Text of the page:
Why did Parliament sit through the night debating new anti-terror laws for more than 30 hours with suspects on the brink of enjoying freedom? Parliamentary Carrespondent Rob Merrick explains.

WE have all left important things to the last minute and missed the deadline for paying a gas bill, or maybe we've posted granny's birthday card too late.

But how did Tony Blair end up in the extraordinary position where allegedly dangerous terrorists were on the brink of complete freedom because he left it too late to pass a new law?

It allowed us to enjoy a few days (and a night) of entertaining drama at Westminster, where Fridays are normally as sleepy as a hereditary peer after a fulsome dinner.

However, the more serious side to the issue was the al Qaida suspects who emerged blinking into the spring sunlight yesterday, after more than three years in Belmarsh Prison.

Their draconian bail conditions - tagging, no telephone, no Internet, no unapproved visitors - mean they almost certainly do not pose a threat at the moment.

But, without the passing of the Prevention of Terrorism Bill or renewal of the existing powers that run out on Monday, they would be free to go to the pub or the football.

So what went wrong? First, it was an almighty shock to the Government when the law lords, in December, ruled that existing anti-terror laws - allowing internment of foreign suspects - were illegal.

It left ministers scrambling for a solution before the powers lapsed. Hence, the Bill was only put before MPs two weeks ago - allowing ludicrously little time for debate and scrutiny.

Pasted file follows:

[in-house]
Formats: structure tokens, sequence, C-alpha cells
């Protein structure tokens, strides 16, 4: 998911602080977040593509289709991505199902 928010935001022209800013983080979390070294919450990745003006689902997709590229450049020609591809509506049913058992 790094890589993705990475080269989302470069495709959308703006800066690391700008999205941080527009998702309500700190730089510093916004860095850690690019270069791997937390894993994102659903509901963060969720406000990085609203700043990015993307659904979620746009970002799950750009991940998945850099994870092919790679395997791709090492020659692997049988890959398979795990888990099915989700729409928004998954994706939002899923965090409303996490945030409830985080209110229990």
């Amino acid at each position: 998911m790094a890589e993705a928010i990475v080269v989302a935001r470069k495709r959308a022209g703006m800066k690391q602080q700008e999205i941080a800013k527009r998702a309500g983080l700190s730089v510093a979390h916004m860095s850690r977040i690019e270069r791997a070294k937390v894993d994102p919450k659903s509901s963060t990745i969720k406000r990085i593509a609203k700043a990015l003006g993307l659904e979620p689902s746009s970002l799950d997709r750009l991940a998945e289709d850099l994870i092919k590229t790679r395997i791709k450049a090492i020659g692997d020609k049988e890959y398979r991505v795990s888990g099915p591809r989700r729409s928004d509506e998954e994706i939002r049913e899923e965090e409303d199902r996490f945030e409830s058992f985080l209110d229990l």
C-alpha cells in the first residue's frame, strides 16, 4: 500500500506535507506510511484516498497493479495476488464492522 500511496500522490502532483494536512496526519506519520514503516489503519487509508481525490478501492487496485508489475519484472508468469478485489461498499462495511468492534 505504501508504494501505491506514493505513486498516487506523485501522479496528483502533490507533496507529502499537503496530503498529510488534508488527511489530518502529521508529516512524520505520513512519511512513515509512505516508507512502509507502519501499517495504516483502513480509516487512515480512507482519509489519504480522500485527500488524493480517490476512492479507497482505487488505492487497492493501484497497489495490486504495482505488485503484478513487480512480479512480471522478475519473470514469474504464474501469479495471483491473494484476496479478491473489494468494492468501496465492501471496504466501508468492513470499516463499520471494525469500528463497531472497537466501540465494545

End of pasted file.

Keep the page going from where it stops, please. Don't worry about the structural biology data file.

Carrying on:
Then fatally thrown into the mix was the looming General Election, pencilled - no, inked - in for May 5.

It means everything is seen through the prism of the search for votes.

That led to Michael Howard's extraordinary claim that the prime minister wanted the Bill to fail so he could paint the Tories as "soft on terror".

Can politics really get that dirty?

Is that why Mr Blair rejected the change to his Bill days ago by rejecting the apparently reasonable "sunset clause", under which it would expire after 12 months, to be replaced by something better?

On the face of it, the allegation appears ludicrous. Surely, headlines screaming "Terrorist Chaos!" look terrible for the Government, which automatically gets the blame?

And how many people could believe Michael Howard, of all people, is soft on terror? How many people will switch to Labour because they don't trust the Tories on security?

The answer must be very few. Also, Labour's problem is its disillusioned core vote staying at home. They won't be inspired to head to the ballot box by a row over terror.

And yet there is a gleam in Mr Blair's eye when he insists the country backs him. He knows security beats civil liberties every time.

He believes the Tories were boxed in.

Then there was Charles Clarke's, frankly ludicrous, claim that terrorists would move to Britain if there was a sunset clause. As if Osama bin Laden is watching Sky News in his cave.

Tony Blair is a politician to his fingertips. We went to the wire, not because it's hard to fight the new terror threat - although it is - but because he thinks the whole thing was a vote winner.